Overnight Healthcare: NIH fight threatens medical reforms

Lawmakers are pressing forward to find a deal on NIH funding, and a larger package of FDA reforms in the Senate, in the face of skepticism from many that an agreement can be reached.

Democrats say they will block passage of any bill that does not include new mandatory funding for the NIH, meaning it would be guaranteed and not subject to the annual appropriations process. They want Republicans to commit to a specific dollar amount before the bill reaches the Senate floor.

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While medical research attracts bipartisan support, Republicans are leery of locking in new mandatory funding and want the costs to be offset.

An important development came Wednesday, when Sen. Lamar AlexanderAndrew (Lamar) Lamar AlexanderChildren’s health-care bill faces new obstacles Overnight Health Care: Schumer calls for tying ObamaCare fix to children's health insurance | Puerto Rico's water woes worsen | Dems plead for nursing home residents' right to sue Schumer calls for attaching ObamaCare fix to children's health insurance MORE (R-Tenn.), chairman of the Health Committee, said he is willing to work with the ranking member, Sen. Patty MurrayPatricia (Patty) Lynn MurrayChildren’s health-care bill faces new obstacles Overnight Health Care: Schumer calls for tying ObamaCare fix to children's health insurance | Puerto Rico's water woes worsen | Dems plead for nursing home residents' right to sue Schumer calls for attaching ObamaCare fix to children's health insurance MORE (D-Wash.), to reach an agreement on the bill's funding.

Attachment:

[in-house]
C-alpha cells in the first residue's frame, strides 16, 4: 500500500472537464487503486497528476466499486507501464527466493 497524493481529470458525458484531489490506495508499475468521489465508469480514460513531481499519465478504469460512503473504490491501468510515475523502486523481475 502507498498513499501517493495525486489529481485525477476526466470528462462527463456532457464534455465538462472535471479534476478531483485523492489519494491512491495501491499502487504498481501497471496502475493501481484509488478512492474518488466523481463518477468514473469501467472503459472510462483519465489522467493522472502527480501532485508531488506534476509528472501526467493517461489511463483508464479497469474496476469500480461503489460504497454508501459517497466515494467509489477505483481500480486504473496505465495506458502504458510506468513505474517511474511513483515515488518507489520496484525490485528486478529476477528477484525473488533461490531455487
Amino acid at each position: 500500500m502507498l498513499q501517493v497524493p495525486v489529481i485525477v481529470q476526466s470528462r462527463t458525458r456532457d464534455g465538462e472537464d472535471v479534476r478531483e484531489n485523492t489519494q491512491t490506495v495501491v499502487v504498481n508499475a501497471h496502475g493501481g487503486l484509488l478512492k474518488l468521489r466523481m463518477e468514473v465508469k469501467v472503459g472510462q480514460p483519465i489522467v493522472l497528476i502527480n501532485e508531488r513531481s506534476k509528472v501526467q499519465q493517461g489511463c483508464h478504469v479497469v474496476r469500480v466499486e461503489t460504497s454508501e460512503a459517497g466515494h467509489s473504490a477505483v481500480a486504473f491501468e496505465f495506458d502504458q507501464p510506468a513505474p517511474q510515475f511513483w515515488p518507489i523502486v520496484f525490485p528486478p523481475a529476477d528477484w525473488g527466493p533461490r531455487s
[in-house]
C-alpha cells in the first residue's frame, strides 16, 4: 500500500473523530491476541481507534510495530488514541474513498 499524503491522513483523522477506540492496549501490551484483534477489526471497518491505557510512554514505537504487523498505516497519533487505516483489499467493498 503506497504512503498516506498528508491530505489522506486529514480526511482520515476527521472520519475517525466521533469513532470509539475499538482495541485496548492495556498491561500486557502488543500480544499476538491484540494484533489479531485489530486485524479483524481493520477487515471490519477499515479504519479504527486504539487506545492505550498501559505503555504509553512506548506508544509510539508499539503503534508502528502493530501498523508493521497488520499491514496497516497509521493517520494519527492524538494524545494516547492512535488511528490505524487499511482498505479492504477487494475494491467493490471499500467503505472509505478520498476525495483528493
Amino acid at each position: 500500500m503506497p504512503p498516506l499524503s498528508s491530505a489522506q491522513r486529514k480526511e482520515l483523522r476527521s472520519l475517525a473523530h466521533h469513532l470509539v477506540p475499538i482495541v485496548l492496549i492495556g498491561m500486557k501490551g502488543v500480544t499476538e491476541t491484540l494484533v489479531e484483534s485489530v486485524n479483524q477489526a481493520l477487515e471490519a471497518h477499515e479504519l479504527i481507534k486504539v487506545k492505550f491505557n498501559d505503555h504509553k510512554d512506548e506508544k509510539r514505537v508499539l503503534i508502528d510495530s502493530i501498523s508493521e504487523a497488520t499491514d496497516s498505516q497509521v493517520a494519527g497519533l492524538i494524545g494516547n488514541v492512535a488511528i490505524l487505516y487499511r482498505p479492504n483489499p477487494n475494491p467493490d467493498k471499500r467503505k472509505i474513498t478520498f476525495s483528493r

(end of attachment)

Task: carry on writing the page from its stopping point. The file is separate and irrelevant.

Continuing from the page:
Republicans are divided on the issue. While Alexander says he is open to mandatory funding if it is targeted to specific areas like the cancer moonshot and precision medicine, Sen. Richard BurrRichard Mauze BurrTrump: Why isn't Senate looking into 'Fake News Networks'? Overnight Cybersecurity: Equifax security employee left after breach | Lawmakers float bill to reform warrantless surveillance | Intel leaders keeping collusion probe open Special counsel looking into dossier as part of Russia probe: report MORE (R-N.C.), another member of the committee and a leading Republican voice on healthcare, told The Hill that he opposes making the funding mandatory.

"I don't see a real pathway to passage of an innovation bill," he said. Read more here. http://bit.ly/1Ujm19p

NIH, CDC GETTING ANXIOUS ON ZIKA FUNDING: Top federal health officials want Congress to know exactly how urgently they need more money to fight the Zika virus.

In media interviews and briefings on Thursday, Drs. Tom Frieden and Anthony Fauci warned that the development of at least three vaccines would have to slow down or stop without the finding. And if the U.S. doesn't act, they argued thousands of pregnant women could give birth to infants with microcephaly, which can each cost $10 million in healthcare.

"If we don't get the money that the president asked for, it's going to slow down a number of things, not just vaccines," Dr. Anthony Fauci, the head of infectious diseases for NIH, told reporters Thursday.

"We are scraping together every dime we can. It's not easy to do that, and it makes the response much more complex and much less smooth," added CDC Director Dr. Tom Frieden, who normally shies away from politics during his briefings.  

The head of the House Appropriations Committee, Rep. Hal Rogers (R-Ky.), said Thursday he remains opposed to approving new funding to fight the Zika virus. Read more here: http://bit.ly/24Tn19p

ALL BUT ONE SUPPORT SENATE DRUG BILL: After weeks of back-and-forth, the Senate almost unanimously approved a major bill to fight drug addiction.